Taylor rezoning causes unrest among residents

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Taylor residents rallied at City Council Tuesday to discuss the city’s decision to rezone parts of the region.

The goal for the rezoning, which was implemented last October, was for the city to better direct industrial traffic flow through the back of the town.

To allow for this plan, parts of Pine Avenue from the Alaska Highway to 98 Street were rezoned.

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“The intent is to allow those trucks to come out on that side so it doesn’t divide our community where kids have to dash across this part of the road,” Taylor Mayor Rob Fraser told residents.

Jillian and Russell Fraser, who are long-time Taylor residents, were one of the many in attendance to discuss the impacts of the change on their property.

The Fraser’s are currently attempting to sell their property so they can build a bigger house outside of town. But when the sale of their residence was nearing completion the city rezoned their property to a commercial property, which impacted the sale drastically.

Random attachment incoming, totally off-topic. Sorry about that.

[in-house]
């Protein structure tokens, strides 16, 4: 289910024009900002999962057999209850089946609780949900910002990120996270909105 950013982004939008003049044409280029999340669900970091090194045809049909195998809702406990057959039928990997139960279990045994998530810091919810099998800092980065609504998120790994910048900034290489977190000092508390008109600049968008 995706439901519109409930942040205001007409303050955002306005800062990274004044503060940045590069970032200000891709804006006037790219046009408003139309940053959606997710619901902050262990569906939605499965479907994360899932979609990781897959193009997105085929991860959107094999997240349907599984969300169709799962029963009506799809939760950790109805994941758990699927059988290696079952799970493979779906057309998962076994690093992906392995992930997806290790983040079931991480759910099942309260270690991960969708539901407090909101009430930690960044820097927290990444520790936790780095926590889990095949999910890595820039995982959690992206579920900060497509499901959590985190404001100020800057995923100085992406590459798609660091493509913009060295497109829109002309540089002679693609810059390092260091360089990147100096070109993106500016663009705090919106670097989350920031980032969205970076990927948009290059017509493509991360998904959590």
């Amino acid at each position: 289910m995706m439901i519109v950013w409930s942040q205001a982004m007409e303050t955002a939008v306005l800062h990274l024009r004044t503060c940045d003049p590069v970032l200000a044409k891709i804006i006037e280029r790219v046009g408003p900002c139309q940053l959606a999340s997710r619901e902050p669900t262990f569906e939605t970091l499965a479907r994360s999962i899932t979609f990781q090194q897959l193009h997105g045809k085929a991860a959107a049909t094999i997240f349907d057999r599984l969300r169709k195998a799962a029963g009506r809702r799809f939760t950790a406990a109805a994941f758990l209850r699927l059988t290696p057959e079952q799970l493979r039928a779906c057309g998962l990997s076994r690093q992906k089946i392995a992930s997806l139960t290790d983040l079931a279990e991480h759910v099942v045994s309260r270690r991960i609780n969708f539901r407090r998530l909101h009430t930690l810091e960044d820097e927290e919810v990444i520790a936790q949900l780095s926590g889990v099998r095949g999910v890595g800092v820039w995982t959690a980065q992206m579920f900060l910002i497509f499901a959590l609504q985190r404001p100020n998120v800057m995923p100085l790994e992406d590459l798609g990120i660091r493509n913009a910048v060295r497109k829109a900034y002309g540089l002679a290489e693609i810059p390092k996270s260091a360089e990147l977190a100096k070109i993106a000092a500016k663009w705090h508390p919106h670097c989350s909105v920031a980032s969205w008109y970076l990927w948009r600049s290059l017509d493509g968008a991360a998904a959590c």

Jillian said that the down payment and interest rates on a commercial property are higher. As well, getting a mortgage on their newly rezoned property is a lot more difficult.

The rezoning by the city caused the Fraser’s deal to be put on hold. Their buyer says they’re willing to wait to see if the property can be rezoned but the matter is urgent for the Fraser’s; According to Russell, their mortgage is due in a few months and if the property isn’t sold they’ll have to renew.

“Only when we had a sale fall through did we really learn about the impacts of this change,” Jillian told council. “Legally speaking we can sell our properties but real-estate speaking we cannot sell our properties.”

“When our buyer discovered what he was going to have to do he thought, ‘how am I ever going to sell this place?’” Jillian told council.

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Similar concerns were shared among other residents, who questioned why they weren’t properly notified of the change. The District released the change within their new letter as well as on their website but residents weren’t notified directly. That is something City Council said they plan to change.

Mayor Fraser says that he plans to rush the timeline on Jillian and Russell’s property due to their circumstances but he doesn’t know how long that will take. Council will have to go through provincial regulations for a change to be made and that can take quite a bit of time.

As for the other residents who were impacted, council said they plan on meeting with their staff so they can review the section of town that was impacted.

“This council has recognized that mistakes can be made,” Mayor Fraser told the impacted residents. “We’ll look at it and see what we can do.”

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